JOURNAL ARTICLE

Review of the management of blunt thoracic aortic injuries according to current treatment recommendations

Biniam Kidane, Neil G Parry, Thomas L Forbes
Annals of Vascular Surgery 2013, 27 (8): 1014-9
23790764

BACKGROUND: Blunt thoracic aortic injury (BTAI) is associated with high mortality. Recent Society for Vascular Surgery (SVS) guidelines recommend repair of all but SVS grade I injuries. This study's objective was to retrospectively determine guideline adherence at the authors' trauma center, and its impact on mortality.

METHODS: A retrospective review of the trauma database at the authors' university-affiliated trauma center identified and graded all BTAIs between 1999 and 2011. Patient demographics, treatment, and outcomes were recorded.

RESULTS: Imaging was available for 52 of 59 (85.2%) patients with BTAI. For these 52 patients, injury distribution was: 14 (27.0%) grade 1; 1 (1.9%) grade 2; 35 (67.3%) grade 3; and 2 (3.8%) grade 4. Nonoperative management was used for 92.8% (13), 100% (1), 34.3% (12), and 0% of grade 1, 2, 3, and 4 injuries, respectively. The operatively managed grade I injury was initially misclassified as grade 3. He was lost to follow-up after discharge. Of the 12 patients with nonoperatively managed grade 3 injuries, 7 (58.3%) died before consideration of endovascular repair and another died early secondary to brain injury. The remaining 4 (11.4%) with nonoperatively managed grade 3 injuries survived to discharge but were lost to follow-up. For grade 3 injuries, endovascular repair was significantly associated with decreased mortality (odds ratio [OR], 0.10; 0.02-0.53; P=0.007). Exclusion of those with presentation-day mortality negated this significant association (OR, 0.84; 0.07-9.68; P=1.00).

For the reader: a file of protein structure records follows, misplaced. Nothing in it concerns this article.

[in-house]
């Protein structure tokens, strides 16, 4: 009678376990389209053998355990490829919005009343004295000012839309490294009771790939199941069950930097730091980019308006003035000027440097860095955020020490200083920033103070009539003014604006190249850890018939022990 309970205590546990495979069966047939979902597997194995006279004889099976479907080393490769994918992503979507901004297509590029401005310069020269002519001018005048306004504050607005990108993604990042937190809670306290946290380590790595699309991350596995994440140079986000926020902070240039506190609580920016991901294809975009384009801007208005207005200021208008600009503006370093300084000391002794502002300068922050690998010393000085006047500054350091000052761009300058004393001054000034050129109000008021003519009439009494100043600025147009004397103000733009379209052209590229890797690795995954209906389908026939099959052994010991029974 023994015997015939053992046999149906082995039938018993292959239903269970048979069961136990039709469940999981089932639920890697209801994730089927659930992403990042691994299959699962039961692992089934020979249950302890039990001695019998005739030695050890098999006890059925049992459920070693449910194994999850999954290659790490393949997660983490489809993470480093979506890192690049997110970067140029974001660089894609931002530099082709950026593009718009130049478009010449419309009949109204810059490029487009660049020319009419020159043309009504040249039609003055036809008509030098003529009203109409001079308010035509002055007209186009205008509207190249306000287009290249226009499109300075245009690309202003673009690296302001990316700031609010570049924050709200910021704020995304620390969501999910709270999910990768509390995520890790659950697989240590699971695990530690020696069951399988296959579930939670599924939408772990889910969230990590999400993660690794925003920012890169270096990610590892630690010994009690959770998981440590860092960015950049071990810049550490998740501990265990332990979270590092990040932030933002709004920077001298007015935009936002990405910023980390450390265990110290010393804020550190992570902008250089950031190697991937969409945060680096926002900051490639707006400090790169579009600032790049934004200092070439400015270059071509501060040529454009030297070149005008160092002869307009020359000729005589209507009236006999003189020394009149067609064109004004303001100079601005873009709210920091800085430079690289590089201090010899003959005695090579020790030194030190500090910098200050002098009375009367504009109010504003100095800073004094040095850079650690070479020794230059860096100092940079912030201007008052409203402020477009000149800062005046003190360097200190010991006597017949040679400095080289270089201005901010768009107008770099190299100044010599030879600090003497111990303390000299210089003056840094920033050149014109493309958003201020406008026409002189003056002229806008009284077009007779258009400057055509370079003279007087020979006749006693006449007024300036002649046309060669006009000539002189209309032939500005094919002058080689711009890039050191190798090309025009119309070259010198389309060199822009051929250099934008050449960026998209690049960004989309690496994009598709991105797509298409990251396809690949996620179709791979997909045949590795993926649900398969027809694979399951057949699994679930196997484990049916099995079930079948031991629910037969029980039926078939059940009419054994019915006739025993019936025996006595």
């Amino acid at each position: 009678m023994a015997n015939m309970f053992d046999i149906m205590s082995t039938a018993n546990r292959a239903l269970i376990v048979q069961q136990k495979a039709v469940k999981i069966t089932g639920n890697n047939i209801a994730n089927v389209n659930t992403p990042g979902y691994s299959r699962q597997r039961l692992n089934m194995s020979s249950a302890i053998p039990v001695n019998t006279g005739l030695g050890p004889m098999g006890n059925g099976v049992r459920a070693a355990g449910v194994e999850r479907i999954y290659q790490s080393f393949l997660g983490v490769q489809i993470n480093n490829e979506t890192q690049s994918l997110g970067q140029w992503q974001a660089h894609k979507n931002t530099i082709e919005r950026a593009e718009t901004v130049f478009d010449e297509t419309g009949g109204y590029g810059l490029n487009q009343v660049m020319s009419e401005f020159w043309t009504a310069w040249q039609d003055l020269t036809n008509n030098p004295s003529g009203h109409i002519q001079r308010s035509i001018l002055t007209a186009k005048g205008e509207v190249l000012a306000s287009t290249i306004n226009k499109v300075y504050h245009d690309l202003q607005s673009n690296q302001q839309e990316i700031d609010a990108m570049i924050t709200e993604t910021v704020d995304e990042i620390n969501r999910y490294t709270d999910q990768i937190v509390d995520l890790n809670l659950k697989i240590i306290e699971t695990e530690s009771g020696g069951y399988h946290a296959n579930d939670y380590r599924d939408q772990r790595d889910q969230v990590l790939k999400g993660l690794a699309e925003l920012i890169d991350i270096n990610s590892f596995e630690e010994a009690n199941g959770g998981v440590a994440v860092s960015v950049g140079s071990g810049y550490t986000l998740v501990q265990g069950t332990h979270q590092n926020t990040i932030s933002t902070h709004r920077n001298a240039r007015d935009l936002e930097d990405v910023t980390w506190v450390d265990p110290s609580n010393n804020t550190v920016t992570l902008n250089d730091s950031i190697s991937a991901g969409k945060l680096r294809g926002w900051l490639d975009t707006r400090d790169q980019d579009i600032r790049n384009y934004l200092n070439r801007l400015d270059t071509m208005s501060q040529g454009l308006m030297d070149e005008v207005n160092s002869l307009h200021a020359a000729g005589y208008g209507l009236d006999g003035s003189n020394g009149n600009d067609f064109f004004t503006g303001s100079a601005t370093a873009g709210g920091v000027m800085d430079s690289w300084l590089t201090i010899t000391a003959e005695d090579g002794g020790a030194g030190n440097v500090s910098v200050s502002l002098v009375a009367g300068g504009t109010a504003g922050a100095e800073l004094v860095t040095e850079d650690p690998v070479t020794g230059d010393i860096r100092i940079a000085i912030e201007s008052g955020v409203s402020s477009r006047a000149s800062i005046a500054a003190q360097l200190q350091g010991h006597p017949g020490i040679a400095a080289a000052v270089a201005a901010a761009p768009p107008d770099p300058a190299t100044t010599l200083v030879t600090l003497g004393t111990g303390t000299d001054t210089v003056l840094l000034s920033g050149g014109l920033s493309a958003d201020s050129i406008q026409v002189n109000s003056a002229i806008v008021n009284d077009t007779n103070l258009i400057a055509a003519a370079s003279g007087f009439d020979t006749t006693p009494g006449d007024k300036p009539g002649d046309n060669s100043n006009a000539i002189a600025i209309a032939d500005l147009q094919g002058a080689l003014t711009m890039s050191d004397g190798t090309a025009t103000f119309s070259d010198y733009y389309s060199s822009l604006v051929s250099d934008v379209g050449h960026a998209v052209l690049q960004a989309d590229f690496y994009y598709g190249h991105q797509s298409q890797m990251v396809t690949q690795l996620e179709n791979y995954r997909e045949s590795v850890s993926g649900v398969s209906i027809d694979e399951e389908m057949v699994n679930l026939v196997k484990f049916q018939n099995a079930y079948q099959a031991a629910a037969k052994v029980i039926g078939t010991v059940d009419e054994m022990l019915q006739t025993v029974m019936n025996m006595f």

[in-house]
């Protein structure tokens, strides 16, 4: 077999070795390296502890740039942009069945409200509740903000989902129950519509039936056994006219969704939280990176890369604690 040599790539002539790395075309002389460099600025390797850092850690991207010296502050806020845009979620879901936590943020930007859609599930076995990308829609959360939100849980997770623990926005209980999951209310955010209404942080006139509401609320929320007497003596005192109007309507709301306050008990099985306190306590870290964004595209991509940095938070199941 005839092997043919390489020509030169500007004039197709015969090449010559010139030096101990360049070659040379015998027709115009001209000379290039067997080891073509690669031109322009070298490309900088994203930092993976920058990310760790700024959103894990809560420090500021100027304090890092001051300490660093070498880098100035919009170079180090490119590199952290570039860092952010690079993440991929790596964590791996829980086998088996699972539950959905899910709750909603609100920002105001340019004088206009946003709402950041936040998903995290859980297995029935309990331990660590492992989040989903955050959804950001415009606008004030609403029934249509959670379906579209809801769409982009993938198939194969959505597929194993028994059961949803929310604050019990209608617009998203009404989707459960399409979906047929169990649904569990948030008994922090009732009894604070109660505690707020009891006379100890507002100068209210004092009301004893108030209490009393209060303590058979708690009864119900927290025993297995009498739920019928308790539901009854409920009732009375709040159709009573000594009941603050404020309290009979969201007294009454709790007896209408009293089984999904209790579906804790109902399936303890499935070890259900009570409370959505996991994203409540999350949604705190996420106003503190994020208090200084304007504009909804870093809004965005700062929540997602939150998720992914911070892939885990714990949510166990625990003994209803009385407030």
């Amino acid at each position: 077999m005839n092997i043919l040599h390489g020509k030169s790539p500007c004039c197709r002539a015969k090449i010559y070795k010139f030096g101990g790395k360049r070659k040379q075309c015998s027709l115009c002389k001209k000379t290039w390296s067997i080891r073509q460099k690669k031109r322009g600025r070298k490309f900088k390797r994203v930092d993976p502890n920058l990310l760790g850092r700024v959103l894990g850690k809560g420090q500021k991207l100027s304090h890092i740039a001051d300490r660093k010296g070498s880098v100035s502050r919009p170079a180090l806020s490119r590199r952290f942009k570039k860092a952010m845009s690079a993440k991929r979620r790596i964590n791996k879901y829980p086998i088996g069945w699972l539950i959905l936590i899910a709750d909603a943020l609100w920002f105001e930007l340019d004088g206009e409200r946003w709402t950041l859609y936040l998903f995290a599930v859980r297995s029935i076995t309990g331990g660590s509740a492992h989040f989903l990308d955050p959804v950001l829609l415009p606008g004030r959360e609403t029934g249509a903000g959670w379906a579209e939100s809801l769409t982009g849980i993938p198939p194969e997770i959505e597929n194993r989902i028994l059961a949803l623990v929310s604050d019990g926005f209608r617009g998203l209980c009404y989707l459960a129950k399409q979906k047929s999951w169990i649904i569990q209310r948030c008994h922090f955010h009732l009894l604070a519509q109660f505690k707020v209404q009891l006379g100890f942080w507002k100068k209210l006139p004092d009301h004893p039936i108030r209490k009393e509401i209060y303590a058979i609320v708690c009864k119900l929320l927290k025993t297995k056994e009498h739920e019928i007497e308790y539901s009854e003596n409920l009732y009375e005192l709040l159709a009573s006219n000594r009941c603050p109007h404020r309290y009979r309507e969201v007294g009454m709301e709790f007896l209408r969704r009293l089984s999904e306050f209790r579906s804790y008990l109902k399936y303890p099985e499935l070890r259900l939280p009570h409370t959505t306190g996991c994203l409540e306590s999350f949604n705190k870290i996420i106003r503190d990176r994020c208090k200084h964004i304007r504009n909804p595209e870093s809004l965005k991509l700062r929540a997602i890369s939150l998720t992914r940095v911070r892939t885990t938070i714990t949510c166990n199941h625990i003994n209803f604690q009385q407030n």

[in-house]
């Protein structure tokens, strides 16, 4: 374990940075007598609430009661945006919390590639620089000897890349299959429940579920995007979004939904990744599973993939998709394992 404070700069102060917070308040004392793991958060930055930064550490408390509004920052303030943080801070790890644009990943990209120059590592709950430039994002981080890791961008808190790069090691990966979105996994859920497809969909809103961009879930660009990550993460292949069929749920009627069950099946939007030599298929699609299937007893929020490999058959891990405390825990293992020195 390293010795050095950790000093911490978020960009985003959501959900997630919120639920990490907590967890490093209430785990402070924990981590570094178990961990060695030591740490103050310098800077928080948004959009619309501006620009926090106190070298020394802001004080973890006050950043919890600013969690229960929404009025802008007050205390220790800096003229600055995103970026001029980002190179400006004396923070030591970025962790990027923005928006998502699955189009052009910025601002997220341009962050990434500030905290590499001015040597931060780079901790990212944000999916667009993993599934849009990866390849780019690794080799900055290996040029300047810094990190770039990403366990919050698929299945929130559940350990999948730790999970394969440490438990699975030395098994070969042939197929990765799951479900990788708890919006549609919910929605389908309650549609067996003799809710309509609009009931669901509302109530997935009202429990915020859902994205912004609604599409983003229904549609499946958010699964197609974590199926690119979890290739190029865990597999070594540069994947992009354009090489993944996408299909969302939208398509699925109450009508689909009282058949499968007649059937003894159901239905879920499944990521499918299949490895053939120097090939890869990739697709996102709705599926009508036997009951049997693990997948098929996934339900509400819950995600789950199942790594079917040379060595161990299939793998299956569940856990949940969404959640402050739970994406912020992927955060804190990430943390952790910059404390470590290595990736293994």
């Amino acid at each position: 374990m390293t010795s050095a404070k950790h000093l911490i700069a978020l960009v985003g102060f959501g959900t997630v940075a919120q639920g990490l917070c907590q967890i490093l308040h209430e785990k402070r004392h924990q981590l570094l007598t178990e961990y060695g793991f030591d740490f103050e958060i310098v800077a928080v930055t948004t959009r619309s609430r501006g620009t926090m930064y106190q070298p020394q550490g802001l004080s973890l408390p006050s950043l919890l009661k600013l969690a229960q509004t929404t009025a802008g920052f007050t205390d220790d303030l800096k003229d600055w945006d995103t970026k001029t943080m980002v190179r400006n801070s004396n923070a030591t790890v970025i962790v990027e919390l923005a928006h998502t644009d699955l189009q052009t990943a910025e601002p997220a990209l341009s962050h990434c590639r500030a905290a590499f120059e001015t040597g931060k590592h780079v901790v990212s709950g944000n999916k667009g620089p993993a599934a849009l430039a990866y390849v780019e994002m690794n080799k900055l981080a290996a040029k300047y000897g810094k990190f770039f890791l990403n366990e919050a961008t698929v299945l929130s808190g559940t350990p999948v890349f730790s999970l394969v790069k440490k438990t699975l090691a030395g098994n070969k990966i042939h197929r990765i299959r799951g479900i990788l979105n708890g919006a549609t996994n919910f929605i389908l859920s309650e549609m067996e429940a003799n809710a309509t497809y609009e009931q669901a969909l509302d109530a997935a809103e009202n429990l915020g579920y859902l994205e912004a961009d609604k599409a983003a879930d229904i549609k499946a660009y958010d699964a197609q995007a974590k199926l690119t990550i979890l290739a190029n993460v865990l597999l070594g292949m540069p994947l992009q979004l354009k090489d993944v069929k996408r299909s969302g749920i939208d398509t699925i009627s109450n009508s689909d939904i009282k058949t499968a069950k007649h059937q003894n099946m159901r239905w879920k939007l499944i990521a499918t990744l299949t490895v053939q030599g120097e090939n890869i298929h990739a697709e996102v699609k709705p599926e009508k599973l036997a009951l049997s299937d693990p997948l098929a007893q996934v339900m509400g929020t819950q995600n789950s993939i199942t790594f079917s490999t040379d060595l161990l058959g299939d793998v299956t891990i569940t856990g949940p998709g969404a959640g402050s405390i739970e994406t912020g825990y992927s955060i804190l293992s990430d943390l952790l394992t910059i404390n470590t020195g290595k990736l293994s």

CONCLUSIONS: Minor deviation (9.6%) from guidelines did not result in additional morbidity/mortality. However, a high rate of loss to follow-up limits conclusions. The mortality reduction seen with endovascular repair for grade 3 injury is inflated by patients who die before repair is considered in the nonoperative group. Larger prospective studies with appropriate inclusion and exclusion criteria and improved follow-up are needed to determine the consequences of selective nonoperative management of these injuries.

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